List resultSet=dbData.getAllData()

In such a case, your data will be returned in this format:
[[04GA, 61], [04OC, 93], [02OC, 334]]

For the above we have the SKU followed by the quantity.

Again, Katalon provides a very simple way of connecting into different kids of data sources and retrieving information. This has certainly improved my Test Cases and opened up a variety of test possibilities.

Read data from CSV file

TestData csvData = findTestData("Data Files/csvDataSource")

int rowCount=csvData.getRowNumbers()
println rowCount
int rowNumber=1
List columnNamesList=csvData.getColumnNames()

columnName=columnNamesList.indexOf("columnName")+1
println columnName
temp1=csvData.getValue(columnName, rowNumber)
println temp1
Read data from XLS file

TestData xlsData = findTestData("Data Files/Inventory Items")

int rowCount=xlsData.getRowNumbers()
println rowCount
int rowNumber=1
List columnNamesList=xlsData.getColumnNames()

columnName=columnNamesList.indexOf("Item Name")+1
println columnName
temp1=xlsData.getValue(columnName, rowNumber)
println temp1
Read data from Database

TestData dbData = findTestData("Data Files/PostgresDB")
numOfResults=dbData.getRowNumbers()
List columnNamesList=dbData.getColumnNames()
println columnNamesList
List resultSet=dbData.getAllData()
for (loop = 0; loop <=(numOfResults-1); loop++) {
    println(resultSet[loop])
}

temp1=dbData.getValue(2, 1)
println temp1
temp2=dbData.getValue(3, 1)
println temp2
columnName=columnNamesList.indexOf("column name")
println "column Position:" + columnName

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Adding Timing Flags to Test Cases within Katalon

I've made reference to this before, but due to the success I've had using it, I wanted to bring it up again.

Within my tests cases I have been adding markers to time how long it takes to complete an action. This is usually connected with the Save action or something similar. For example, how long does it takes to save the form data? Or how long does it take to move from one page to another.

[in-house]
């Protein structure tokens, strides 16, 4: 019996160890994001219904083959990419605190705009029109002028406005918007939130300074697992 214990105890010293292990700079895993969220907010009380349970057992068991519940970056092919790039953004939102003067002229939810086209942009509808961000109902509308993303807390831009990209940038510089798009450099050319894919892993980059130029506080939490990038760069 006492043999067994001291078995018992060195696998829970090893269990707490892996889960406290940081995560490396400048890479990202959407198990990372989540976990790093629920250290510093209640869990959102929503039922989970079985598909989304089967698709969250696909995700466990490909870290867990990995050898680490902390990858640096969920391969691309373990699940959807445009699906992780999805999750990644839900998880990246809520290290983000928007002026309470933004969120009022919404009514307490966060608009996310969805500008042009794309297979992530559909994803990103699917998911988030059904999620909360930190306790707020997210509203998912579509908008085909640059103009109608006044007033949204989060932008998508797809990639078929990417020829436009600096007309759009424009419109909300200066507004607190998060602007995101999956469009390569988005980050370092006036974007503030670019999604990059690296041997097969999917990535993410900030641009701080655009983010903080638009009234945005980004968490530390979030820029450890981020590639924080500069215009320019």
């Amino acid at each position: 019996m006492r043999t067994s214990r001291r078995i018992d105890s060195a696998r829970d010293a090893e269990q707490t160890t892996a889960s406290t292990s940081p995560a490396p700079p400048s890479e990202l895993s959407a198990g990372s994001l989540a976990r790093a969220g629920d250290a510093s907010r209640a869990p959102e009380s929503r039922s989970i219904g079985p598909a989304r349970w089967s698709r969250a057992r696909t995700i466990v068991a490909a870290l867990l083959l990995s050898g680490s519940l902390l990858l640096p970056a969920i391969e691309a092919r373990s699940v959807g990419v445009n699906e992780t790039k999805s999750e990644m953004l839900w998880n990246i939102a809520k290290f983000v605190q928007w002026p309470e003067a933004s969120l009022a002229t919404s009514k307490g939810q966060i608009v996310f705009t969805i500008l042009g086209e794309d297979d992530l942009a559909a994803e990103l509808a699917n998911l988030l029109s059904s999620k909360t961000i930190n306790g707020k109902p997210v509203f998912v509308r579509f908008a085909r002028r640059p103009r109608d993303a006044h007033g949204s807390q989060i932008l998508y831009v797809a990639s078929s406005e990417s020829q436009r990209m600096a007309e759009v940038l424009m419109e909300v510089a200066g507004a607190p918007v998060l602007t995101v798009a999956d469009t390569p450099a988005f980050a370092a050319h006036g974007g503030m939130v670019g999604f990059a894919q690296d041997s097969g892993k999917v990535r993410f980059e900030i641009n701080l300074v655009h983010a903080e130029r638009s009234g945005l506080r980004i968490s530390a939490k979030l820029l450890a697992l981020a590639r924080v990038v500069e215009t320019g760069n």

Using the "feature flag" idea, I place the start of the code right before there is an action to click the button. After the click action, there is a waitForElementVisible action, which waits for an email address input field to become visible. Once we can take action on it, the Save action is complete and we can record the time between those two events.

if (timedTest==true){
    timeStart = new Date()
}
WebUI.click(findTestObject('btn-Save Cart))
WebUI.waitForElementVisible(findTestObject(input-Email Address'), 90)
if (timedTest==true){
    timeStop = new Date()
    TimeDuration duration = TimeCategory.minus(timeStop, timeStart)
    log.logWarning("Execution Time: " + duration)
}

The same process works when moving through pages. Click the link or button that moves to the next page and wait for an item to appear that proves the page has been loaded. Take the time between those two events and output it.

Additionally, I have been outputting these times to a text file so I can gather some benchmark data. As an example, the following is listed within the timedTest flag.

    File file1 = new File('/FileLocation/savetimes.txt')
    file1 << "Execution Time: " + timeStop +"," + duration"

This has been a huge benefit for our performance testing. I can run the same test dozens of times of and record how long it takes. I don't have to guess or write it all down manually. It all becomes part of the test and gets tracked over time.

After we make a change, I run the same tests again and record the new results. This easily creates the Before and After benchmarks.

You can even add a small bit of code to give you a visual cue things are going south.

    String timeCounter=duration
    timeCounter=timeCounter.replaceAll(' seconds','')
    float timeValue=Float.valueOf(timeCounter)
    if (timeValue>15){
        log.logError('ERROR: The save time for the item is higher than expected')
        KeywordUtil.markError('ERROR: The save time for the item is higher than expected')
    }

Katalon Studio may not be a performance or load balancing tool, but you can easily track metrics and show processes that are taking longer than normal. This probably isn't part of a regression test, but by combining the feature flags with the TimeDuration library you can record all sorts of metrics about your test which can be incredibly value.